Path With Art students made 16 posters for their Home Shows partner project, and Aaron’s design ☝️ was one of two that Pearl Jam picked for a limited-edition run.
Aaron, who’s 44, lived without a home in Seattle for 10 years before mid-May. That’s when his name came up on a waitlist for housing with the Seattle Housing Authority and he moved into a one-bedroom apartment in Belltown. “I’ve slept all over the place,” he told us. And he’s felt the city change around him in a pretty powerful way…
The construction crane is a pretty powerful presence in your poster. Tell us about that.
Right after I’d drawn the crane, I saw a story from The Seattle Times that Seattle is in its third year in a row with more construction cranes than any city in the United States. I was like, oh, it’s perfect. I wanted to kinda be subtle about it, that there’s all this money and wealth being poured in these construction projects but then there’s people on the streets being neglected. The homeless people never seem to see that money.
In your artist statement, you talked about that dichotomy between our city’s wealth and how so many people can’t access it, and you mentioned someone you’d seen “crawl along sidewalks on Capitol Hill shoeless while residents walk by.”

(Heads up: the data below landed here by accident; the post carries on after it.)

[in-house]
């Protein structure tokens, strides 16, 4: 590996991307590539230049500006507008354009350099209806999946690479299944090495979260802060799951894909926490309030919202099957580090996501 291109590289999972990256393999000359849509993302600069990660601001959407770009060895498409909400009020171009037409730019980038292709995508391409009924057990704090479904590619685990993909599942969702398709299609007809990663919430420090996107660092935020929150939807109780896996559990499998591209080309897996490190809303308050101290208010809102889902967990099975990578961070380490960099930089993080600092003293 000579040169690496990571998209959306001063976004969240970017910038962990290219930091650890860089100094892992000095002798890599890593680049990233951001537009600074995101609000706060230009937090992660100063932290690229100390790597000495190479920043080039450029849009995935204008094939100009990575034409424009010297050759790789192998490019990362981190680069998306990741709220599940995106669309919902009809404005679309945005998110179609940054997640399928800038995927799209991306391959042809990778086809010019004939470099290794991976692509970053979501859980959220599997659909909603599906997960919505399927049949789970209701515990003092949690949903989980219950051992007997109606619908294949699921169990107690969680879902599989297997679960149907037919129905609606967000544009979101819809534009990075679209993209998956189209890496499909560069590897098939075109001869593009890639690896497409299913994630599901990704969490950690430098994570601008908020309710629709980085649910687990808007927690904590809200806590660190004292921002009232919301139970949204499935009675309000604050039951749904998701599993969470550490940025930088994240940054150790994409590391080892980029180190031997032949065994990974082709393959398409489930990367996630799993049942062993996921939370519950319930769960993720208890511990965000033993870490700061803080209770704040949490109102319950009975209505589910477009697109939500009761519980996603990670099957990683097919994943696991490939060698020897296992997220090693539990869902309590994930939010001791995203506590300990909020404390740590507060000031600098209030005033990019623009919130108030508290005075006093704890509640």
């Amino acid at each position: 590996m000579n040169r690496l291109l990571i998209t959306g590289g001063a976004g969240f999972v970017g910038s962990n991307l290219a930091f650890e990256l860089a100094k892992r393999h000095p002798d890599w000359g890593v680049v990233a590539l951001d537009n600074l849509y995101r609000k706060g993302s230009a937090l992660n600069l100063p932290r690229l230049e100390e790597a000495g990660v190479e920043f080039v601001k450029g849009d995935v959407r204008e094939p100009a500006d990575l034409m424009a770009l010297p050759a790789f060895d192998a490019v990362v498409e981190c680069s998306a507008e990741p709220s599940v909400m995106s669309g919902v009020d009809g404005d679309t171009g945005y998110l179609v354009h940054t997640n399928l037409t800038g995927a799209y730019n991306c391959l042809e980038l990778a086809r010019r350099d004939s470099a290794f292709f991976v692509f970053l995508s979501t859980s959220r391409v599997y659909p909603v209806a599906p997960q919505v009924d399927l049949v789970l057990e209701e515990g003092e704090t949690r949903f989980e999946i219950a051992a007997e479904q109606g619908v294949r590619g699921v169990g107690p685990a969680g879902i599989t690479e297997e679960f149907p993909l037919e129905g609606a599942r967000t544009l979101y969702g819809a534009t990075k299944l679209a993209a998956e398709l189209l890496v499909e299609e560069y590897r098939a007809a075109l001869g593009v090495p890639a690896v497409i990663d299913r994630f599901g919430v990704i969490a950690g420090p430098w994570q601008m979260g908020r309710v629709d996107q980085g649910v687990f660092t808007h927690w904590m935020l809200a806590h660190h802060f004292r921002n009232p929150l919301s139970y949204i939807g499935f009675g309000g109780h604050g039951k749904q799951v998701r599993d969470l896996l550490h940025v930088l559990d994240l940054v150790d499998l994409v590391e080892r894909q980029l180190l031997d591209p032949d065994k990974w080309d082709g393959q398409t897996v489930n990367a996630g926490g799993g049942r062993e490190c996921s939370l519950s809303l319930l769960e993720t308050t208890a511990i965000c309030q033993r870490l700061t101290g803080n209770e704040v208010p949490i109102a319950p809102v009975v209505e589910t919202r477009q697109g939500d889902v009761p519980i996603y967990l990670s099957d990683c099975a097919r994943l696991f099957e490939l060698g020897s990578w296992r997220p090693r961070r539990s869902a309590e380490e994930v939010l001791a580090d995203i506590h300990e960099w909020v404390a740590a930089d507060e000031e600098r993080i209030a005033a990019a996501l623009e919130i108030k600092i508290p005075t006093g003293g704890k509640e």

That comment comes from a guy up at Rite Aid by Capitol Hill. He was literally crawling on the sidewalk. Socks half on, no shoes. People would just walk by, wouldn’t look at him, and I was like, man. It’s just bizarre to me that this happens.
What do you think keeps us from offering help?
I think everyone’s kind of overwhelmed by everything that’s going on. They don’t know what to do. Plus there’s fear. Fear of the unknown. I remember when I was really at a low point a few years ago. People just ignore you and stuff. And then somebody reached out to me and said, “Hey, how are you doing?” And so I always make a point to do that with people.
They have to go through all this crap. Figure out how you’re gonna do laundry, that’ll take four or five hours one day. Then you gotta run to food bank — that’ll take another four hours. I’ve never been more busy than just being homeless. If you just interact with somebody in a friendly way, just acknowledge them, that can improve someone’s day, you know?
Want to see Aaron’s poster up close? It’ll be on display — along with 15 other Home Show student posters — at the Path With Art gallery space in Pioneer Square from 5 p.m. to 7 p.m. today and on August 8 and August 10. The posters are not currently for sale, but you can sign up for a poster giveaway at one of the exhibition openings, or get on Path With Art’s mailing list for updates.